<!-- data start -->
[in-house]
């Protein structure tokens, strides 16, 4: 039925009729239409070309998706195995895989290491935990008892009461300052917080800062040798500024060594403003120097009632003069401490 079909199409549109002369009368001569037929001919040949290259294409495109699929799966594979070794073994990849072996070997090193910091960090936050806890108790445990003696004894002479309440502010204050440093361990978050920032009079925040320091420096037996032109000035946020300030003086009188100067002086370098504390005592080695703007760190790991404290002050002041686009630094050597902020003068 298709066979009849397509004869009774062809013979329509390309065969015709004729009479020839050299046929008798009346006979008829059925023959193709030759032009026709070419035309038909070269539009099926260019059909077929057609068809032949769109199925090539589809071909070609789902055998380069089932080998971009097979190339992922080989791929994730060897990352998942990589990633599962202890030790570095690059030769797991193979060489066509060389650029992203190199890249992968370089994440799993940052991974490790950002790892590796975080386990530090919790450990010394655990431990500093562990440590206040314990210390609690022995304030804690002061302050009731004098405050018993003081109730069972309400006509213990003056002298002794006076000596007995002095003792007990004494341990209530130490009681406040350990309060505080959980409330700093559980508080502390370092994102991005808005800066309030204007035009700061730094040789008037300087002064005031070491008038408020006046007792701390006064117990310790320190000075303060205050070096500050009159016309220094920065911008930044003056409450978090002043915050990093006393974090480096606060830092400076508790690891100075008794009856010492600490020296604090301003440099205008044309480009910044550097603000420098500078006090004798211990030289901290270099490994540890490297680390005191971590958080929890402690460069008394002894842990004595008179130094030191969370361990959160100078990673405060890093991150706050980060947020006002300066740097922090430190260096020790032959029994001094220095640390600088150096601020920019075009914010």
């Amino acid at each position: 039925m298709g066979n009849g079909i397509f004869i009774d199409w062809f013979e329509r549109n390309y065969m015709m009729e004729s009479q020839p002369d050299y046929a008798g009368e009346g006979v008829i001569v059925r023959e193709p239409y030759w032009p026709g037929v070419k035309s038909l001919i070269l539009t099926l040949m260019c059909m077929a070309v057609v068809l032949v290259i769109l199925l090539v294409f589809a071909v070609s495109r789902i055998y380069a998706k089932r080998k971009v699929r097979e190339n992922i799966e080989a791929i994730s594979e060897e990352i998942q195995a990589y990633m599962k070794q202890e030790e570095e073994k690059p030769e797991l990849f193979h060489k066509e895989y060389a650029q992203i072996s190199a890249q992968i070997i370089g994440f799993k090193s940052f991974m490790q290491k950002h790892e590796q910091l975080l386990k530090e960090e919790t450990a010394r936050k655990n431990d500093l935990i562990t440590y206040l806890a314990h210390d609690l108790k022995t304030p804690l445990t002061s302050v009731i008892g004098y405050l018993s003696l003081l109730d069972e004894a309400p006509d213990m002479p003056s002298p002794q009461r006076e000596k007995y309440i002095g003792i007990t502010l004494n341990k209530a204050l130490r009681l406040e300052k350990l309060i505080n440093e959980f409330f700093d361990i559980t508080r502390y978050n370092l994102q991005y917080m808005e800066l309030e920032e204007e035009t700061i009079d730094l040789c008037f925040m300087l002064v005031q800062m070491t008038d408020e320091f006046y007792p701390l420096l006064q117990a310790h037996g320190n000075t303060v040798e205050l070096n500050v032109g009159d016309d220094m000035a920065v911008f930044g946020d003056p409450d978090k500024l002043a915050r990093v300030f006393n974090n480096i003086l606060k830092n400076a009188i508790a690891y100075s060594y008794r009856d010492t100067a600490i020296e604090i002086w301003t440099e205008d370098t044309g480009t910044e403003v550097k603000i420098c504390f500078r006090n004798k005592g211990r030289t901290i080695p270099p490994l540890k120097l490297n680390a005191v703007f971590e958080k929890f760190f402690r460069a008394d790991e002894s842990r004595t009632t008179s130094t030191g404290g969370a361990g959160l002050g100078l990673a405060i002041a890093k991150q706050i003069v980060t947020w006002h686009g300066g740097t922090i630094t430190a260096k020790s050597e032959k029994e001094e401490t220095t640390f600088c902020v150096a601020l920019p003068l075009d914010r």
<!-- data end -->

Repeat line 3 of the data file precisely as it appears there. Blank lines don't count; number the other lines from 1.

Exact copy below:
């Amino acid at each position: 039925m298709g066979n009849g079909i397509f004869i009774d199409w062809f013979e329509r549109n390309y065969m015709m009729e004729s009479q020839p002369d050299y046929a008798g009368e009346g006979v008829i001569v059925r023959e193709p239409y030759w032009p026709g037929v070419k035309s038909l001919i070269l539009t099926l040949m260019c059909m077929a070309v057609v068809l032949v290259i769109l199925l090539v294409f589809a071909v070609s495109r789902i055998y380069a998706k089932r080998k971009v699929r097979e190339n992922i799966e080989a791929i994730s594979e060897e990352i998942q195995a990589y990633m599962k070794q202890e030790e570095e073994k690059p030769e797991l990849f193979h060489k066509e895989y060389a650029q992203i072996s190199a890249q992968i070997i370089g994440f799993k090193s940052f991974m490790q290491k950002h790892e590796q910091l975080l386990k530090e960090e919790t450990a010394r936050k655990n431990d500093l935990i562990t440590y206040l806890a314990h210390d609690l108790k022995t304030p804690l445990t002061s302050v009731i008892g004098y405050l018993s003696l003081l109730d069972e004894a309400p006509d213990m002479p003056s002298p002794q009461r006076e000596k007995y309440i002095g003792i007990t502010l004494n341990k209530a204050l130490r009681l406040e300052k350990l309060i505080n440093e959980f409330f700093d361990i559980t508080r502390y978050n370092l994102q991005y917080m808005e800066l309030e920032e204007e035009t700061i009079d730094l040789c008037f925040m300087l002064v005031q800062m070491t008038d408020e320091f006046y007792p701390l420096l006064q117990a310790h037996g320190n000075t303060v040798e205050l070096n500050v032109g009159d016309d220094m000035a920065v911008f930044g946020d003056p409450d978090k500024l002043a915050r990093v300030f006393n974090n480096i003086l606060k830092n400076a009188i508790a690891y100075s060594y008794r009856d010492t100067a600490i020296e604090i002086w301003t440099e205008d370098t044309g480009t910044e403003v550097k603000i420098c504390f500078r006090n004798k005592g211990r030289t901290i080695p270099p490994l540890k120097l490297n680390a005191v703007f971590e958080k929890f760190f402690r460069a008394d790991e002894s842990r004595t009632t008179s130094t030191g404290g969370a361990g959160l002050g100078l990673a405060i002041a890093k991150q706050i003069v980060t947020w006002h686009g300066g740097t922090i630094t430190a260096k020790s050597e032959k029994e001094e401490t220095t640390f600088c902020v150096a601020l920019p003068l075009d914010r």